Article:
On Miller’s over-hyped “meanness, St. Paul, Jonathan Edwards, and the “Air-Conditioned Nightmare”

One of the great paradoxes (of which there are many) of Msr. Miller is his ability to juggle a hardened, astringent cynicism along with a kind of optimistic romanticism.

On one hand, there’s Miller, the ranting Brooklyn curmudgeon, haranguing about the shallowness and vapidity of modern life in books like “Tropic of Capricorn” and (see below) “The Air Conditioned Nightmare.”

The saint formerly known as Saul of Tarsus
The saint formerly known as Saul of Tarsus

Then there’s the quasi-Zen like flower-power Miller, evoking St. Paul-to-the-Corinthians and whispering platitudes like “The one thing we can never get enough of is love.”

What gives?

The answer, of course, is simple. Miller contains multitudes. And at the expense of falling back on Phd thesis-logic, his tortured inner dialectic perfectly mirrors that of his morally-tortured homeland.

What’s more, as this astute post by Nicholas Vajifdar in Bookslut argues within the context of its review of “Air-Conditioned Nightmare,” Miller’s fiery condemnations of the US, collated during his cross-country trip in the 1930s, lacked a meanness and ugliness that you’d see in, say, the crazed rantings of his holier-than-thou predecessors (e.g. Jonathan Edwards and the like.*)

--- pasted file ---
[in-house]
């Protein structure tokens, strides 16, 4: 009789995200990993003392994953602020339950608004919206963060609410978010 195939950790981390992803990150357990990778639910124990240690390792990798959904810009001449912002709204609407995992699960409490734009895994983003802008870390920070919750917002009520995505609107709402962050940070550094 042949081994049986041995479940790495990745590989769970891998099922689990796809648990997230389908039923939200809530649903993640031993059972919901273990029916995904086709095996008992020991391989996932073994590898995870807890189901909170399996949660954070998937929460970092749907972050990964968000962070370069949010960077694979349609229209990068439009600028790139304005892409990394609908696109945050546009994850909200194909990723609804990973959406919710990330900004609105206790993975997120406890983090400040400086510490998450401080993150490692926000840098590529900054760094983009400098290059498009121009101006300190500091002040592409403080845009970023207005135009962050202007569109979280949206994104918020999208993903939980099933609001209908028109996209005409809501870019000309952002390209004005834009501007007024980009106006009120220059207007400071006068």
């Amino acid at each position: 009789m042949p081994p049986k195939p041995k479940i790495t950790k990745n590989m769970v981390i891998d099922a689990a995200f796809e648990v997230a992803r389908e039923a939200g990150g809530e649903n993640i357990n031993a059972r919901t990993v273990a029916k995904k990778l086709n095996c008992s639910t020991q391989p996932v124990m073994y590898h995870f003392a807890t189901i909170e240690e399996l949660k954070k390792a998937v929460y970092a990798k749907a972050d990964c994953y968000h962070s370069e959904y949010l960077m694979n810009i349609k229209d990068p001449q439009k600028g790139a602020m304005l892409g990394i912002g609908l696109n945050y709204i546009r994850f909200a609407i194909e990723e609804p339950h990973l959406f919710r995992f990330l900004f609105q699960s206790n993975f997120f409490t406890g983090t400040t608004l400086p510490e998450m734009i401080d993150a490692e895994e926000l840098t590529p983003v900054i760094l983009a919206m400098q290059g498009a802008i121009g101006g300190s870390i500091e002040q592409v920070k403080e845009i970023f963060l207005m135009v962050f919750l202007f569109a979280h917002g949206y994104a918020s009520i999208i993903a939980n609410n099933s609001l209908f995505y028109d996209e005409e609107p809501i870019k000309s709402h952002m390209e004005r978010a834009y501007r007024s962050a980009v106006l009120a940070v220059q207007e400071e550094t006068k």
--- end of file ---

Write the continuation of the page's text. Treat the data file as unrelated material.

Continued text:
Take it away, Nicholas:

For all his negative energy, one of Miller’s most admirable qualities is his total lack of meanness. Meanness, I mean, as distinct from enmity and prejudice. His negativity partakes not at all of the miserable bickering, the rat-like grasping and spitting, on display in every internet comment section in the world.

His hate is serene; it doesn’t hide, flinch, shriek, throw chicken bones. When, after his Dante-esque journey through the Hell of the Industrial North and the Purgatory of Steaming Dixie, he slurs down into his bizarro promised land of coastal California, I felt that his generous sensibility had at last been physically repaid.

(Read the whole thing!)


Those who knew Miller personally would agree. For all his “fronting,” at the end of the day, his faux meanness flowed from an inner wellspring of generosity, appreciation, and loyalty. (Never mind the fact that much of his excoriations of pre-war America were not only accurate, but eerily prescient.)

* Perhaps this is where Miller, the long-running target of the US’s established puritan theocracy, has, ironically enough, something in common with the Bible-thumping agitators who antagonized him through most of his life: a distinctly American moralizing streak. The difference? Edwards’ moralizing is rooted in the stone-age inanity of the Old Testament; Miller’s is rooted in a more forgiving and humanistic Europeanism. Pass the baguette!







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